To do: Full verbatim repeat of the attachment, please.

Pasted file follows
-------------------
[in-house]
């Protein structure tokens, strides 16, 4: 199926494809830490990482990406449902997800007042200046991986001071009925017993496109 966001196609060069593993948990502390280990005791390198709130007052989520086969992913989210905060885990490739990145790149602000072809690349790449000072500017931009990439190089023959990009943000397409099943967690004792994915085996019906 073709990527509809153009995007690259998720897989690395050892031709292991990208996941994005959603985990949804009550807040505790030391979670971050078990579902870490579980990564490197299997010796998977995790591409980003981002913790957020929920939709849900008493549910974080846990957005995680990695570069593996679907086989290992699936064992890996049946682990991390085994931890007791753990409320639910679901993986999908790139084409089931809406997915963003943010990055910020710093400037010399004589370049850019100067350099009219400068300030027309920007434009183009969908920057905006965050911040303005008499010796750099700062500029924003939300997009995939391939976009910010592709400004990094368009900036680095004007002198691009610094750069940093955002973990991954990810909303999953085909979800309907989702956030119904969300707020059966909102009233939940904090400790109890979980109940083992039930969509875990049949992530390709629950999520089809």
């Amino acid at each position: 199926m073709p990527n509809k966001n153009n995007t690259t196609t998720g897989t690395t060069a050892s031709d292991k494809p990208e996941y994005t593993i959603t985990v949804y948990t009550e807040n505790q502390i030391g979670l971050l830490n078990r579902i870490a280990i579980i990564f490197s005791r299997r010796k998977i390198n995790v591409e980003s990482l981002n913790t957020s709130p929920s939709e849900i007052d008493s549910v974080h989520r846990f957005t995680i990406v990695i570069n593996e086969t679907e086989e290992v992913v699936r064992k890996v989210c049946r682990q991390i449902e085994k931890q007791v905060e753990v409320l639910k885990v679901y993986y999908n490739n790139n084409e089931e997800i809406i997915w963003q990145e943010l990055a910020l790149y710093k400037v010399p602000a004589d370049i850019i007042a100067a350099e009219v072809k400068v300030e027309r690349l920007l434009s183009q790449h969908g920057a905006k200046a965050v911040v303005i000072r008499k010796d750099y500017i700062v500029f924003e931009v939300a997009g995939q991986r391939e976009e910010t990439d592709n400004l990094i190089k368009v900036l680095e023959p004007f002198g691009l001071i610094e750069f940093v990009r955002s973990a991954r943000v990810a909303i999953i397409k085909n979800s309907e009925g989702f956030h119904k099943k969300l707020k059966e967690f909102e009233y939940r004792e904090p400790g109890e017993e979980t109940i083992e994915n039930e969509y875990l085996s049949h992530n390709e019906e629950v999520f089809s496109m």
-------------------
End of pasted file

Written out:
[in-house]
């Protein structure tokens, strides 16, 4: 199926494809830490990482990406449902997800007042200046991986001071009925017993496109 966001196609060069593993948990502390280990005791390198709130007052989520086969992913989210905060885990490739990145790149602000072809690349790449000072500017931009990439190089023959990009943000397409099943967690004792994915085996019906 073709990527509809153009995007690259998720897989690395050892031709292991990208996941994005959603985990949804009550807040505790030391979670971050078990579902870490579980990564490197299997010796998977995790591409980003981002913790957020929920939709849900008493549910974080846990957005995680990695570069593996679907086989290992699936064992890996049946682990991390085994931890007791753990409320639910679901993986999908790139084409089931809406997915963003943010990055910020710093400037010399004589370049850019100067350099009219400068300030027309920007434009183009969908920057905006965050911040303005008499010796750099700062500029924003939300997009995939391939976009910010592709400004990094368009900036680095004007002198691009610094750069940093955002973990991954990810909303999953085909979800309907989702956030119904969300707020059966909102009233939940904090400790109890979980109940083992039930969509875990049949992530390709629950999520089809």
């Amino acid at each position: 199926m073709p990527n509809k966001n153009n995007t690259t196609t998720g897989t690395t060069a050892s031709d292991k494809p990208e996941y994005t593993i959603t985990v949804y948990t009550e807040n505790q502390i030391g979670l971050l830490n078990r579902i870490a280990i579980i990564f490197s005791r299997r010796k998977i390198n995790v591409e980003s990482l981002n913790t957020s709130p929920s939709e849900i007052d008493s549910v974080h989520r846990f957005t995680i990406v990695i570069n593996e086969t679907e086989e290992v992913v699936r064992k890996v989210c049946r682990q991390i449902e085994k931890q007791v905060e753990v409320l639910k885990v679901y993986y999908n490739n790139n084409e089931e997800i809406i997915w963003q990145e943010l990055a910020l790149y710093k400037v010399p602000a004589d370049i850019i007042a100067a350099e009219v072809k400068v300030e027309r690349l920007l434009s183009q790449h969908g920057a905006k200046a965050v911040v303005i000072r008499k010796d750099y500017i700062v500029f924003e931009v939300a997009g995939q991986r391939e976009e910010t990439d592709n400004l990094i190089k368009v900036l680095e023959p004007f002198g691009l001071i610094e750069f940093v990009r955002s973990a991954r943000v990810a909303i999953i397409k085909n979800s309907e009925g989702f956030h119904k099943k969300l707020k059966e967690f909102e009233y939940r004792e904090p400790g109890e017993e979980t109940i083992e994915n039930e969509y875990l085996s049949h992530n390709e019906e629950v999520f089809s496109m």